Written by Megan Jenkins on May 23, 2019
April 24th, 2018
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OpenFOAM® is gaining growing popularity in the engineering simulation world. As an open source solver, it can be used for the majority of classical simulation problems.
It is widely known that OpenFOAM is not the most user-friendly software, however. Acknowledging its power and aiming to make OpenFOAM’s functionality easier to use, SimScale integrated it into its cloud-based simulation platform. With an easy-friendly interface that integrates various solvers including OpenFOAM, Code_Aster, and CalculiX, SimScale developed further, becoming an open ecosystem where simulation functionality, content, as well as people, are brought together in one place. SimScale is not open source, but through the Community account, engineers and designers can join free of charge and collaborate effectively with their peers.
Current simulation challenges are related to the integration and automation of simulation tools in a very complex CAE environment, including automatic geometry retrieval, surface and volume meshing, and sensitivity and optimization studies. In terms of the solver settings and user expertise, computational fluid dynamics is considerably behind finite element analysis, making the problems of software development and usability more pressing.
Range and quality of physical models, solver settings, and solution algorithms, as well as the lack of robust automatic solution control, brings considerable complexity to the user. The current state of solver development aims to produce monolithic general purpose tools, trying to tackle all physical problems for all users. These are few consequences which can arise :
OpenFOAM is free, offering to users the freedom to run, copy, distribute, study, change, and improve the software. OpenFOAM was developed primarily by OpenCFD Ltd in 2004 and distributed by OpenCFD Ltd and the OpenFOAM Foundation. It has a large user base across most areas of engineering and science, from both commercial and academic organizations. It has an extensive range of features to solve anything from complex fluid flows involving chemical reactions, turbulence, and heat transfer, to acoustics, solid mechanics, and electromagnetics.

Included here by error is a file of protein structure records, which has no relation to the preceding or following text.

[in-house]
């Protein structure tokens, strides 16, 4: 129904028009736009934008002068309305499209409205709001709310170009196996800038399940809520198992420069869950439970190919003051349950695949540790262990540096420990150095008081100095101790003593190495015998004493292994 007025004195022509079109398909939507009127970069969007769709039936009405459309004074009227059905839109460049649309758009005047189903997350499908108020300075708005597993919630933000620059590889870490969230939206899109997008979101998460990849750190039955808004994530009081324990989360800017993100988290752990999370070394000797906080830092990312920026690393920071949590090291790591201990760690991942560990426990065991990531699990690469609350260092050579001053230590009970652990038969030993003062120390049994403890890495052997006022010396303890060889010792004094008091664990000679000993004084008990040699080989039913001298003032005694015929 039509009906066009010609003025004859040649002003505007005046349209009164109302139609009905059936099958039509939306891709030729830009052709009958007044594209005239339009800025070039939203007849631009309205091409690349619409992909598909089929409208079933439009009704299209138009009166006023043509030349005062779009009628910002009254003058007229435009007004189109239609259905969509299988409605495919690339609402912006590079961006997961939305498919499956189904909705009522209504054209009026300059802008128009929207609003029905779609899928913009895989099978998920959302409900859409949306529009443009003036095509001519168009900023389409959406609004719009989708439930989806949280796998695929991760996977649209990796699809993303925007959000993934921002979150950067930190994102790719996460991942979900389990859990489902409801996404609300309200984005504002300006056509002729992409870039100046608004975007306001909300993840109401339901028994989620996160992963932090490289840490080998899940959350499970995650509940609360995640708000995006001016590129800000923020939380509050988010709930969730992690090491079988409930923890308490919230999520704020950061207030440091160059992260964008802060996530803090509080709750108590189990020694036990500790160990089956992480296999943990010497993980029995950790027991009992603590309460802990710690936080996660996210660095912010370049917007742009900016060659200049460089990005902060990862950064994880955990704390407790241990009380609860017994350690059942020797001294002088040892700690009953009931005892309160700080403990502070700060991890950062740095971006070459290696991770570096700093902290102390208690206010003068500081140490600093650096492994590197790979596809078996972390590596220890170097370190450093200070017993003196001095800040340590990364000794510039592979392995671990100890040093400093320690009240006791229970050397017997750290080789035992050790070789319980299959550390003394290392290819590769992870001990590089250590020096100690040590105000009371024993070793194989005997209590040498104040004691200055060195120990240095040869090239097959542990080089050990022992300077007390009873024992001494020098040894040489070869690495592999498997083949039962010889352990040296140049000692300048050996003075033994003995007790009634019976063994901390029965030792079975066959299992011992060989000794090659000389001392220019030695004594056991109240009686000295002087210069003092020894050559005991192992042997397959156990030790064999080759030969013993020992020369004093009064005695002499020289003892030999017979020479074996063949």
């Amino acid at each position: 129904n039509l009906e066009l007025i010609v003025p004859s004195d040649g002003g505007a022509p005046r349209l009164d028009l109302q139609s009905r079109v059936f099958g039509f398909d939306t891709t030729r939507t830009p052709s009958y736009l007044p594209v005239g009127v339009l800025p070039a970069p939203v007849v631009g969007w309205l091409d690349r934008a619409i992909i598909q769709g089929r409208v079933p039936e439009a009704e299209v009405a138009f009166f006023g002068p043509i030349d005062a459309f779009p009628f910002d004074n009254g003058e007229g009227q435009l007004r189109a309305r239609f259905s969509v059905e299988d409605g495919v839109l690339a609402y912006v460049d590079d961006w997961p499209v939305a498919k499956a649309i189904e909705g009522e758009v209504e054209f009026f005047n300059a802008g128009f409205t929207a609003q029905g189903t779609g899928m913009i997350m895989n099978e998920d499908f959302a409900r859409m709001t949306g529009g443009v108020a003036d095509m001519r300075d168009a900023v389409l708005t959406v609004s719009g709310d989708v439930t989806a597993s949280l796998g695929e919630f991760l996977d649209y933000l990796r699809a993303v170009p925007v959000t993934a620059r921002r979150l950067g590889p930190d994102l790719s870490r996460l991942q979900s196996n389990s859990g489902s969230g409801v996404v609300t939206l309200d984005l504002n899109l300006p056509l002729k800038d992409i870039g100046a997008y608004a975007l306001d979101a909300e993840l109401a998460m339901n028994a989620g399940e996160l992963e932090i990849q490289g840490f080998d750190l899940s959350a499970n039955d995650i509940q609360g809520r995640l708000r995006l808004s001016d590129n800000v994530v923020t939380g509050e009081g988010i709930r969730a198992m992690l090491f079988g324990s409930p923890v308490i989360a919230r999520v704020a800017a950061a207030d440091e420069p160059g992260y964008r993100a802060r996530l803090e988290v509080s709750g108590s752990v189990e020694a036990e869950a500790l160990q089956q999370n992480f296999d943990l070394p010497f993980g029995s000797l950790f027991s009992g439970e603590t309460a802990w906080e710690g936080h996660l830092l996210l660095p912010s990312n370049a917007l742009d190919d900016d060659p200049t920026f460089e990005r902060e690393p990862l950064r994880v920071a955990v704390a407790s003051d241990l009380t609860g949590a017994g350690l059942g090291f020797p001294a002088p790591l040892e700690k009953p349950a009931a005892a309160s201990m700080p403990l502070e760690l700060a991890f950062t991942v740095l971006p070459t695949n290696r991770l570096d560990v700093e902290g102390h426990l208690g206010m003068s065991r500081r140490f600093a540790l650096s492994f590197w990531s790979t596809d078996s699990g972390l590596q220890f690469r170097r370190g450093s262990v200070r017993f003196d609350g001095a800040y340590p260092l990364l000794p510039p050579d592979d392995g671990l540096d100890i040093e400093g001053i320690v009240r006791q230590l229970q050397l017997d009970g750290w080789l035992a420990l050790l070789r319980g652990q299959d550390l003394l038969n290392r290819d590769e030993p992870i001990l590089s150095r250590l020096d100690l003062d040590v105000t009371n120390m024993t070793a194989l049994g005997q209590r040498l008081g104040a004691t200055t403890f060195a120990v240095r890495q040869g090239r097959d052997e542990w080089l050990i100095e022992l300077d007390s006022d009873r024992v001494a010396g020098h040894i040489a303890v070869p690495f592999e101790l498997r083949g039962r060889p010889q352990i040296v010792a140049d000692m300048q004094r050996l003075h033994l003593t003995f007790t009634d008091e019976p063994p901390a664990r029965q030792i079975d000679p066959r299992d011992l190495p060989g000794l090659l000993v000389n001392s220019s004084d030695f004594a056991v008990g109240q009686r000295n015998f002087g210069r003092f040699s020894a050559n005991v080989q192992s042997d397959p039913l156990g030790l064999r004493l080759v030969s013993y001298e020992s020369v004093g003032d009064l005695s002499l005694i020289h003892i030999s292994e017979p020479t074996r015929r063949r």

OpenFOAM is first and foremost a C++ library, used primarily to create executables, known as applications. The applications fall into two categories: solvers—each of them designed to solve a specific problem in continuum mechanics—and utilities—designed to perform tasks that involve data manipulation. New solvers and utilities can be created by its users with some pre-requisite knowledge of the underlying method, physics, and programming techniques involved .
OpenFOAM is a collection of approximately 250 applications built upon a group of over 100 software libraries (modules). Each application performs a specific task, for example, the snappyHexMesh application that can generate meshes for complex geometries, such as for a vehicle. The simpleFoam application could then be used to simulate steady-state, turbulent, incompressible flow around the vehicle.
The main resource for OpenFOAM’s community of developers is the OpenFOAM User Guide, which
In this case study, the SimScale cloud-based CAE platform was used to investigate a ducting system and optimize its performance. Download it for free to learn how.
OpenFOAM is gaining considerable popularity in academic research and among industrial users, both as a research platform and a black-box CFD and structural analysis solver. The main ingredients of its design are:
OpenFOAM does not have a generic solver applicable to all cases. Instead, its users must choose a specific solver for a class of problems to solve. The solvers with the OpenFOAM distribution are in the SOLVERS directory, reached quickly by typing app at the command line. This directory is further subdivided into several directories by category of continuum mechanics, for example, incompressible flow, heat transfer, multiphase, Lagrangian, and combustion. Each solver is given a name that is descriptive.
The current list of solvers distributed with OpenFOAM is covering a wide spectrum of CFD analysis:
SimScale is based on cutting-edge open source solver technology, including OpenFOAM, which is currently used by leading companies in a large number of industries such as automotive (BMW, Ford, Volkswagen), aerospace, (Airbus), process technology (Siemens), and power generation (General Electric).
The key benefits offered by SimScale to OpenFOAM users or other open source solvers are deeply related to the open source principles:
These were eight reasons why OpenFOAM users should give SimScale a try. With more than 100,000 engineers and designers relying on SimScale for their simulation projects, the platform is so much more than an interface for different solvers. It is a powerful online simulation software, with plenty of features to choose from and a CAE community wherein everyone can collaborate and share their work with their peers. Download this overview to learn about all its features.
You can try the platform by creating a free Community account or a 14-day trial for the Professional account. Either way, you’ll have a blast!
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Written by Megan Jenkins on May 21, 2019
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